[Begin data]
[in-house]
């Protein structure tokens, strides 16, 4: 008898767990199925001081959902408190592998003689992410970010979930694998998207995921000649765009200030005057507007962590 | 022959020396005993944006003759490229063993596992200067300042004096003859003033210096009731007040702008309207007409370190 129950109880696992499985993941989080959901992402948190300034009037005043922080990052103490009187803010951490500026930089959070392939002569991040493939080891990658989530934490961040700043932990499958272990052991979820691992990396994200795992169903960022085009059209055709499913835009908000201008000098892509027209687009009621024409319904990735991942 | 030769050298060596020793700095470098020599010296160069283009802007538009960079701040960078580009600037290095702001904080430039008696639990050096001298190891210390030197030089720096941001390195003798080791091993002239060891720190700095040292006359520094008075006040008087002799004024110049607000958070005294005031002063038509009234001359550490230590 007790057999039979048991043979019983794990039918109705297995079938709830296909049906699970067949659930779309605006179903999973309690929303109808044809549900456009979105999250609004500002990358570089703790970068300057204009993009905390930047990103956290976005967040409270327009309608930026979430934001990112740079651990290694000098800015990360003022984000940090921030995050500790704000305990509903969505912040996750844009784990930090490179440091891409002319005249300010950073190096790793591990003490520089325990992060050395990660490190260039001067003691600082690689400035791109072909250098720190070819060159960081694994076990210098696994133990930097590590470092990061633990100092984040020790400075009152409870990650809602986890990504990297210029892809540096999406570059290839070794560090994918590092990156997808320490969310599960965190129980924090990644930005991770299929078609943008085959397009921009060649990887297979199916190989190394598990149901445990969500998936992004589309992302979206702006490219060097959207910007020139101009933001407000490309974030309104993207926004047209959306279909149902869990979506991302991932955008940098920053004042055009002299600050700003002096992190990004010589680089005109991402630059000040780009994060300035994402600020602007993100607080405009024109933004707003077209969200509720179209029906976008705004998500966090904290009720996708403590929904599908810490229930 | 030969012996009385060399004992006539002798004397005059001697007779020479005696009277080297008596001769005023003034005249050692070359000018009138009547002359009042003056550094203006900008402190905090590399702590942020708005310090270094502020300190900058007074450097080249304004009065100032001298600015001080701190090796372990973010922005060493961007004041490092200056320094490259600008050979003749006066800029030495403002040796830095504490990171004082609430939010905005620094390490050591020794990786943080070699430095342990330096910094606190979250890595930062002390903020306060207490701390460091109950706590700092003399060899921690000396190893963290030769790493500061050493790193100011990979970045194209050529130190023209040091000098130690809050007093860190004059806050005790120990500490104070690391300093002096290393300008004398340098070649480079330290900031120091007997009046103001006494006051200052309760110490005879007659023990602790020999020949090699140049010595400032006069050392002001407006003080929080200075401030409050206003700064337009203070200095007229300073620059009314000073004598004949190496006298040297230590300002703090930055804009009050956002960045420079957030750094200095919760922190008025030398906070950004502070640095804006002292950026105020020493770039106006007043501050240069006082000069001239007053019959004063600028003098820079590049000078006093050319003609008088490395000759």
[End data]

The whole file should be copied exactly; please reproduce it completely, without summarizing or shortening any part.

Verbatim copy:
[in-house]
């Protein structure tokens, strides 16, 4: 008898767990199925001081959902408190592998003689992410970010979930694998998207995921000649765009200030005057507007962590 | 022959020396005993944006003759490229063993596992200067300042004096003859003033210096009731007040702008309207007409370190 129950109880696992499985993941989080959901992402948190300034009037005043922080990052103490009187803010951490500026930089959070392939002569991040493939080891990658989530934490961040700043932990499958272990052991979820691992990396994200795992169903960022085009059209055709499913835009908000201008000098892509027209687009009621024409319904990735991942 | 030769050298060596020793700095470098020599010296160069283009802007538009960079701040960078580009600037290095702001904080430039008696639990050096001298190891210390030197030089720096941001390195003798080791091993002239060891720190700095040292006359520094008075006040008087002799004024110049607000958070005294005031002063038509009234001359550490230590 007790057999039979048991043979019983794990039918109705297995079938709830296909049906699970067949659930779309605006179903999973309690929303109808044809549900456009979105999250609004500002990358570089703790970068300057204009993009905390930047990103956290976005967040409270327009309608930026979430934001990112740079651990290694000098800015990360003022984000940090921030995050500790704000305990509903969505912040996750844009784990930090490179440091891409002319005249300010950073190096790793591990003490520089325990992060050395990660490190260039001067003691600082690689400035791109072909250098720190070819060159960081694994076990210098696994133990930097590590470092990061633990100092984040020790400075009152409870990650809602986890990504990297210029892809540096999406570059290839070794560090994918590092990156997808320490969310599960965190129980924090990644930005991770299929078609943008085959397009921009060649990887297979199916190989190394598990149901445990969500998936992004589309992302979206702006490219060097959207910007020139101009933001407000490309974030309104993207926004047209959306279909149902869990979506991302991932955008940098920053004042055009002299600050700003002096992190990004010589680089005109991402630059000040780009994060300035994402600020602007993100607080405009024109933004707003077209969200509720179209029906976008705004998500966090904290009720996708403590929904599908810490229930 | 030969012996009385060399004992006539002798004397005059001697007779020479005696009277080297008596001769005023003034005249050692070359000018009138009547002359009042003056550094203006900008402190905090590399702590942020708005310090270094502020300190900058007074450097080249304004009065100032001298600015001080701190090796372990973010922005060493961007004041490092200056320094490259600008050979003749006066800029030495403002040796830095504490990171004082609430939010905005620094390490050591020794990786943080070699430095342990330096910094606190979250890595930062002390903020306060207490701390460091109950706590700092003399060899921690000396190893963290030769790493500061050493790193100011990979970045194209050529130190023209040091000098130690809050007093860190004059806050005790120990500490104070690391300093002096290393300008004398340098070649480079330290900031120091007997009046103001006494006051200052309760110490005879007659023990602790020999020949090699140049010595400032006069050392002001407006003080929080200075401030409050206003700064337009203070200095007229300073620059009314000073004598004949190496006298040297230590300002703090930055804009009050956002960045420079957030750094200095919760922190008025030398906070950004502070640095804006002292950026105020020493770039106006007043501050240069006082000069001239007053019959004063600028003098820079590049000078006093050319003609008088490395000759």